Part II of my Open Source vs. Shrinkwrapped Boxes review focuses on web page development software. For the same price as Micro$oft Office, web developers can purchase high-end graphical user interface web content development software (roughly $400), in the form of Dreamweaver. For about $100, they can purchase a textually-based content developer - not just a tag insertor, but a whole-site developer that tracks stylesheets, images, links, etc. Is it worth it? First, let's look at websites on the cheap, or text-based editors.
There are two freeware programs that I've used on my Mac to develop HTML and XHTML websites, both of which have great strengths. SEEdit and Taco HTML Editor are freeware (although SEEdit offers a $40 tech-supported edition with a vast number of very nice templates) programs that check your code against W3C standards. Of the two, I prefer SEEdit for large projects, because it keeps track of your entire site - even provides basic CSS templates that you may edit to customize your output. It automatically develops your site to XHTML 1.0 transitional standards (the new industry standard); although it allows you to develop HTML 4.01 as well.
SEEdit tracks your stylesheet tags, so if you create subclasses, say "p.nav," for a navigation area, it will include your subclasses within its toolbars, which are very extensive. It reads your images, and also allows you to preview pages within several different browsers, all of which you can select yourself. To take a look at SEEdit software and downloads, click here to go to the developer's website. He has screenshots and links to the downloads of both paid and freeware versions.
Taco HTML Edit is more useful for on-the-fly editing, for a simple reason: SEEdit will not open non-SEEdit pages, unless you go through a very tedious process. Taco will open any page, of any code type, and allow you to edit the specifications to update quickly, say, if you forget a form field, or make a simple textual booboo: it uses very little memory and has a wide range of tag selection. It also has a color wheel to allow you to be exact when choosing colors to include on your site. To visit and download the Taco program, click here for the developer site. You can see screenshots and more to help make your decision, although with the program weighing in at 3 MB or so, what do you have to lose?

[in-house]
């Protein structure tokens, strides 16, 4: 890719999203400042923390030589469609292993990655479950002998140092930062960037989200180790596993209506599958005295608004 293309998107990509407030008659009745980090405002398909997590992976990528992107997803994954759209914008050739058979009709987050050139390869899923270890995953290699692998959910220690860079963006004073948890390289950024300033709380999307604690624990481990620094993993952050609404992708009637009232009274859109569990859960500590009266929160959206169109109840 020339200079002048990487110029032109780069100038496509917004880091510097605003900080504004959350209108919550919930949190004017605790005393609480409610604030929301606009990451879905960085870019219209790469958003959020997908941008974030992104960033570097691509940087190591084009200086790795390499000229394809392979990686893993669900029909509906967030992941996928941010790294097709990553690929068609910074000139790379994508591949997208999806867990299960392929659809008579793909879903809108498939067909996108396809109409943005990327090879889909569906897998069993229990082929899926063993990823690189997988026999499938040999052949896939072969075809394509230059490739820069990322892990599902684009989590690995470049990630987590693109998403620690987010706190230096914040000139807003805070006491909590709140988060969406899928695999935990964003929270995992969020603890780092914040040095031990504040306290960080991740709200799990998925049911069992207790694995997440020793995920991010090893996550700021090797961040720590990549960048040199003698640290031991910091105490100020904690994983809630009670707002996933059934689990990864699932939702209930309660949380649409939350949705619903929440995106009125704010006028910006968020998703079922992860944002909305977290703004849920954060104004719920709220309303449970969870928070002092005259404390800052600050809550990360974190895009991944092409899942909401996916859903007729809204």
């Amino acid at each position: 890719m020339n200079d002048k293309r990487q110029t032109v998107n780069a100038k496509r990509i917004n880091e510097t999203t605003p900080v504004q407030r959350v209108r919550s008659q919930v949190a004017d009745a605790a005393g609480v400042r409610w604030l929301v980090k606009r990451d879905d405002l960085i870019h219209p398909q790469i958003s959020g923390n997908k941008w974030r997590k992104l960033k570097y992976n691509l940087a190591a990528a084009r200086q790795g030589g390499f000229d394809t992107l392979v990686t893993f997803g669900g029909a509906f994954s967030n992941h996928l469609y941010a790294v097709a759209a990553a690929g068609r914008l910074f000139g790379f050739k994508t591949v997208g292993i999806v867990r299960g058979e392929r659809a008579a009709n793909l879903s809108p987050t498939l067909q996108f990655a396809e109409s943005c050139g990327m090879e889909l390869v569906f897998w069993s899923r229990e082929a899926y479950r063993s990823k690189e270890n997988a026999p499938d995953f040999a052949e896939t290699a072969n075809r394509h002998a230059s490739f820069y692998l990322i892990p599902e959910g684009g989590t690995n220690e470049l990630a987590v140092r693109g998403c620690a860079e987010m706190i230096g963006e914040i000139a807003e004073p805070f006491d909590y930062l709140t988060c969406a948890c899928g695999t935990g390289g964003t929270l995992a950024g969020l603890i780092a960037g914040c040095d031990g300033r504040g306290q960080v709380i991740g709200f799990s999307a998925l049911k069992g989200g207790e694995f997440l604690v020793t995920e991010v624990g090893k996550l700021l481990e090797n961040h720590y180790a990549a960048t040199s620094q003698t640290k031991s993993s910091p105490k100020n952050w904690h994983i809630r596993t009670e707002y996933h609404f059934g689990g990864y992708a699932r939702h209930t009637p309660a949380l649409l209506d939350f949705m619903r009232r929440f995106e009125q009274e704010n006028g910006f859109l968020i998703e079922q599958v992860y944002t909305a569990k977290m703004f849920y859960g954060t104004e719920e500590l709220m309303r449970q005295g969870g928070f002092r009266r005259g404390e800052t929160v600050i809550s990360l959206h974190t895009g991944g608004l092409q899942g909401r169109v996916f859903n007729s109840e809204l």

To help you learn to write your own code, check out Sunrise Browser, the Developer's web browser. This one's lightweight (684kB), and FAST! It allows you to view the source and perform sample edits in a transparent screen, and displays the changes you make in the browser window: it won't change the real code, but it will allow you to experiment and see your own changes as you type. This is a really nifty piece of software, and considering the price (free) and size (less than 1MB), it's truly worth a look.
On the GUI side, there have been few offerings in the open source world until now, with the advent of N|vu (New View), a GUI web developer similar in interface to Dreamweaver and Front Page. As the developer states, "it's not the same as Front Page or Dreamweaver, but if you're familiar with these programs, N|vu will pose few problems." It is an extremely powerful program, but, since it's fairly new, I would save my work FREQUENTLY, because newer open source programs have the tendency to crash occasionally. To take a look at the developer website, where you can download Mac OS X native, Windows native, and Linux package versions, as well as look at screenshots, click here. This is a pretty exciting development - nobody has had time to develop such a program until now - and it may well improve web standards.
currently on miPod - "It'll Never be the Same," Gene Krupa